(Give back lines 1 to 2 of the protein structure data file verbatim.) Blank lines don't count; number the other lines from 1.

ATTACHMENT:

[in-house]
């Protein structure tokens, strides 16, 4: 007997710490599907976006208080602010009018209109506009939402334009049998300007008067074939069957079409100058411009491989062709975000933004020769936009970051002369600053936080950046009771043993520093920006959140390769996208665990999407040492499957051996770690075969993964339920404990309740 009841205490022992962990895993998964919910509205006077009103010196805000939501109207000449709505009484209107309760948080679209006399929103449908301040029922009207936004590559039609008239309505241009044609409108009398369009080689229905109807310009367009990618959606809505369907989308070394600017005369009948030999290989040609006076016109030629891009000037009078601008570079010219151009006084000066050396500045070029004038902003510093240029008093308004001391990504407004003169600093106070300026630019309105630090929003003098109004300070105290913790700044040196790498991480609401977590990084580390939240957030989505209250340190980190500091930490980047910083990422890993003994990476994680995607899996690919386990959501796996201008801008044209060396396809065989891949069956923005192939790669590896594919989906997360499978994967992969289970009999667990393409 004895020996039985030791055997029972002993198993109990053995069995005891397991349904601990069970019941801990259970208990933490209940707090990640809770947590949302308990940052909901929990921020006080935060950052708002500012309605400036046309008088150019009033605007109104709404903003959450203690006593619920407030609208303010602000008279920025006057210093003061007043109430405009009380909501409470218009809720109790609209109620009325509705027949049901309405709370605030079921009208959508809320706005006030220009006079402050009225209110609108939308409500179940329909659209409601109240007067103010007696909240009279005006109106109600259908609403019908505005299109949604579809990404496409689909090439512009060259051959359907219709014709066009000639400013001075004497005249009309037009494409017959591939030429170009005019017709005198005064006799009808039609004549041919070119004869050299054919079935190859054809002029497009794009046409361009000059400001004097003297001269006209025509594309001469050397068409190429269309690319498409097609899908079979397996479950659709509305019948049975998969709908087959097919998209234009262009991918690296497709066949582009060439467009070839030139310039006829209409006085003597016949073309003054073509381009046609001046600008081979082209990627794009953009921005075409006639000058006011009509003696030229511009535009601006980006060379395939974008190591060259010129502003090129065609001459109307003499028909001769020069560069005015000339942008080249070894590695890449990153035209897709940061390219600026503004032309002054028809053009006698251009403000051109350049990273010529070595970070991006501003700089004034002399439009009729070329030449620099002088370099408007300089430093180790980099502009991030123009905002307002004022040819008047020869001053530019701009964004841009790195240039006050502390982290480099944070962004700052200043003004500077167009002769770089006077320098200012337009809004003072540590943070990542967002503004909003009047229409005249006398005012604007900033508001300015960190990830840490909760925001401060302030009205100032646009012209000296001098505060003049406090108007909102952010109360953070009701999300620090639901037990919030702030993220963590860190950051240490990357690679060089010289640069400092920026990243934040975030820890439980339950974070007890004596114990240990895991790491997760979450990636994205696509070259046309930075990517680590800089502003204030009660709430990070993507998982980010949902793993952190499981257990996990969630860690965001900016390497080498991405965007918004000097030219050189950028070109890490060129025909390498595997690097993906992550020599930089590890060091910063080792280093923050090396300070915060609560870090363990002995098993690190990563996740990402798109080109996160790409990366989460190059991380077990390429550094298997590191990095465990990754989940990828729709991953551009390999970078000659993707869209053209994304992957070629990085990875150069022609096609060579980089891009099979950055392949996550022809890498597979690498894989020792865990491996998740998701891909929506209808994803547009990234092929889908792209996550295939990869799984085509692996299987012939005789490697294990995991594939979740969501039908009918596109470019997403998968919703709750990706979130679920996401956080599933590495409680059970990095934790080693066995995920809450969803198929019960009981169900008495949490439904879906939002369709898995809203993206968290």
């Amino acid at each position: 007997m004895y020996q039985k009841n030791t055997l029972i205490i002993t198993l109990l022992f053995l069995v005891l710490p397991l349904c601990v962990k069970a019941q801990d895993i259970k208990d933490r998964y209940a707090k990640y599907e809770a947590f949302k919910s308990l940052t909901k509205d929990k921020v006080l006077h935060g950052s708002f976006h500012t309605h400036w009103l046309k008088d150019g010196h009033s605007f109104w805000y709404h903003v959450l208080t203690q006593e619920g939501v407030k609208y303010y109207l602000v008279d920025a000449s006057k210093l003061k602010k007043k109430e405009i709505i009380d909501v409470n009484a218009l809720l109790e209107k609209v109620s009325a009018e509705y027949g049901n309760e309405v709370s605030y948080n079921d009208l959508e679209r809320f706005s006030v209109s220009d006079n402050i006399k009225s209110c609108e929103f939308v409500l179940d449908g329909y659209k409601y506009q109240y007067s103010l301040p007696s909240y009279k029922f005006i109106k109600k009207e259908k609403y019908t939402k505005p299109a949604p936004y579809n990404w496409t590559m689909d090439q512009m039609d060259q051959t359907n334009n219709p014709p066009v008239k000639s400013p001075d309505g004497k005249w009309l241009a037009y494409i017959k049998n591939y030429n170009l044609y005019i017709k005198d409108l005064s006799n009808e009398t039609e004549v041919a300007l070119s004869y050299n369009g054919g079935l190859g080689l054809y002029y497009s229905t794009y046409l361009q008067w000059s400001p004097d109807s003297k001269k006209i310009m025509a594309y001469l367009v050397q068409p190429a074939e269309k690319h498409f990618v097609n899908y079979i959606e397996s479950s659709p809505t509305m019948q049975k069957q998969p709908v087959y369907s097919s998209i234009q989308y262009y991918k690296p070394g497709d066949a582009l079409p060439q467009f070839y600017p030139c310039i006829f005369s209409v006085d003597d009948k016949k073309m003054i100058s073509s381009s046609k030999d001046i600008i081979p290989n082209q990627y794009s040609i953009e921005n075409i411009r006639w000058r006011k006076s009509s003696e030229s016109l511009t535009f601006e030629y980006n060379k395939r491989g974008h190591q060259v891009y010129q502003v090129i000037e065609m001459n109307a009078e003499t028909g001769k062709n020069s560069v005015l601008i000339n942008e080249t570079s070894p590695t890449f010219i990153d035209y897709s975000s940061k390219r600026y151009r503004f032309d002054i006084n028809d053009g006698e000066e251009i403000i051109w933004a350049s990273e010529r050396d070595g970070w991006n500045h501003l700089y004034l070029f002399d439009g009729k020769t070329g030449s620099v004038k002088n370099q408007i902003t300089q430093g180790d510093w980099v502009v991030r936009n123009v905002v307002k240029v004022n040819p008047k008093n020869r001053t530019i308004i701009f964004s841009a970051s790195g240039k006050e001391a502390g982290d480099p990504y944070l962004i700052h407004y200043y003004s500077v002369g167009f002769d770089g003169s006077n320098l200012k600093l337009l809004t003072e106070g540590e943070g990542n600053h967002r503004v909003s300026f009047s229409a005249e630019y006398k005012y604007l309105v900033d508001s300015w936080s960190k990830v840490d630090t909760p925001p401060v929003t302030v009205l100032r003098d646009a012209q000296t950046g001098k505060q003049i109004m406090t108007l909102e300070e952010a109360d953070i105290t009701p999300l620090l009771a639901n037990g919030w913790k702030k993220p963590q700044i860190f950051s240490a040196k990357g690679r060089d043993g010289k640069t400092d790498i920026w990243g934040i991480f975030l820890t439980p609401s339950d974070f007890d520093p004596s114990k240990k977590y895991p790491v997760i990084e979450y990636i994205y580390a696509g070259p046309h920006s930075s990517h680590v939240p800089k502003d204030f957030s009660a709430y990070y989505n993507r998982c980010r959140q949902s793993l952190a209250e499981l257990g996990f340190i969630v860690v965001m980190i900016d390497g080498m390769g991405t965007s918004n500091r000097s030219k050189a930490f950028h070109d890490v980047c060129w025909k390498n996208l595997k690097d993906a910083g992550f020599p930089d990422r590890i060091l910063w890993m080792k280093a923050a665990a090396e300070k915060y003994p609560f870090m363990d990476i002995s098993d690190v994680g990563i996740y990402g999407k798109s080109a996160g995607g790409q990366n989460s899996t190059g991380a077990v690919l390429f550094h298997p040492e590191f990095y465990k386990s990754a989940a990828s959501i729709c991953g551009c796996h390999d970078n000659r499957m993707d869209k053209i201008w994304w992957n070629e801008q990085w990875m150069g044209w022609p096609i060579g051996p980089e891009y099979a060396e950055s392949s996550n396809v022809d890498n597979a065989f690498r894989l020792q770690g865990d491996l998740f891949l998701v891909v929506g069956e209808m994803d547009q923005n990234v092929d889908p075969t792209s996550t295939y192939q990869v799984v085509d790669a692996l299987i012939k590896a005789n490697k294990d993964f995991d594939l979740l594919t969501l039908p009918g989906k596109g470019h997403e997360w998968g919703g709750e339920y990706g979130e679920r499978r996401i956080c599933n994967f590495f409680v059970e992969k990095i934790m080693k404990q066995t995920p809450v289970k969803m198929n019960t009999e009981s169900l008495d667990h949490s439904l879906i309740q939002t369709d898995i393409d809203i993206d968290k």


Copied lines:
[in-house]
């Protein structure tokens, strides 16, 4: 007997710490599907976006208080602010009018209109506009939402334009049998300007008067074939069957079409100058411009491989062709975000933004020769936009970051002369600053936080950046009771043993520093920006959140390769996208665990999407040492499957051996770690075969993964339920404990309740 009841205490022992962990895993998964919910509205006077009103010196805000939501109207000449709505009484209107309760948080679209006399929103449908301040029922009207936004590559039609008239309505241009044609409108009398369009080689229905109807310009367009990618959606809505369907989308070394600017005369009948030999290989040609006076016109030629891009000037009078601008570079010219151009006084000066050396500045070029004038902003510093240029008093308004001391990504407004003169600093106070300026630019309105630090929003003098109004300070105290913790700044040196790498991480609401977590990084580390939240957030989505209250340190980190500091930490980047910083990422890993003994990476994680995607899996690919386990959501796996201008801008044209060396396809065989891949069956923005192939790669590896594919989906997360499978994967992969289970009999667990393409 004895020996039985030791055997029972002993198993109990053995069995005891397991349904601990069970019941801990259970208990933490209940707090990640809770947590949302308990940052909901929990921020006080935060950052708002500012309605400036046309008088150019009033605007109104709404903003959450203690006593619920407030609208303010602000008279920025006057210093003061007043109430405009009380909501409470218009809720109790609209109620009325509705027949049901309405709370605030079921009208959508809320706005006030220009006079402050009225209110609108939308409500179940329909659209409601109240007067103010007696909240009279005006109106109600259908609403019908505005299109949604579809990404496409689909090439512009060259051959359907219709014709066009000639400013001075004497005249009309037009494409017959591939030429170009005019017709005198005064006799009808039609004549041919070119004869050299054919079935190859054809002029497009794009046409361009000059400001004097003297001269006209025509594309001469050397068409190429269309690319498409097609899908079979397996479950659709509305019948049975998969709908087959097919998209234009262009991918690296497709066949582009060439467009070839030139310039006829209409006085003597016949073309003054073509381009046609001046600008081979082209990627794009953009921005075409006639000058006011009509003696030229511009535009601006980006060379395939974008190591060259010129502003090129065609001459109307003499028909001769020069560069005015000339942008080249070894590695890449990153035209897709940061390219600026503004032309002054028809053009006698251009403000051109350049990273010529070595970070991006501003700089004034002399439009009729070329030449620099002088370099408007300089430093180790980099502009991030123009905002307002004022040819008047020869001053530019701009964004841009790195240039006050502390982290480099944070962004700052200043003004500077167009002769770089006077320098200012337009809004003072540590943070990542967002503004909003009047229409005249006398005012604007900033508001300015960190990830840490909760925001401060302030009205100032646009012209000296001098505060003049406090108007909102952010109360953070009701999300620090639901037990919030702030993220963590860190950051240490990357690679060089010289640069400092920026990243934040975030820890439980339950974070007890004596114990240990895991790491997760979450990636994205696509070259046309930075990517680590800089502003204030009660709430990070993507998982980010949902793993952190499981257990996990969630860690965001900016390497080498991405965007918004000097030219050189950028070109890490060129025909390498595997690097993906992550020599930089590890060091910063080792280093923050090396300070915060609560870090363990002995098993690190990563996740990402798109080109996160790409990366989460190059991380077990390429550094298997590191990095465990990754989940990828729709991953551009390999970078000659993707869209053209994304992957070629990085990875150069022609096609060579980089891009099979950055392949996550022809890498597979690498894989020792865990491996998740998701891909929506209808994803547009990234092929889908792209996550295939990869799984085509692996299987012939005789490697294990995991594939979740969501039908009918596109470019997403998968919703709750990706979130679920996401956080599933590495409680059970990095934790080693066995995920809450969803198929019960009981169900008495949490439904879906939002369709898995809203993206968290």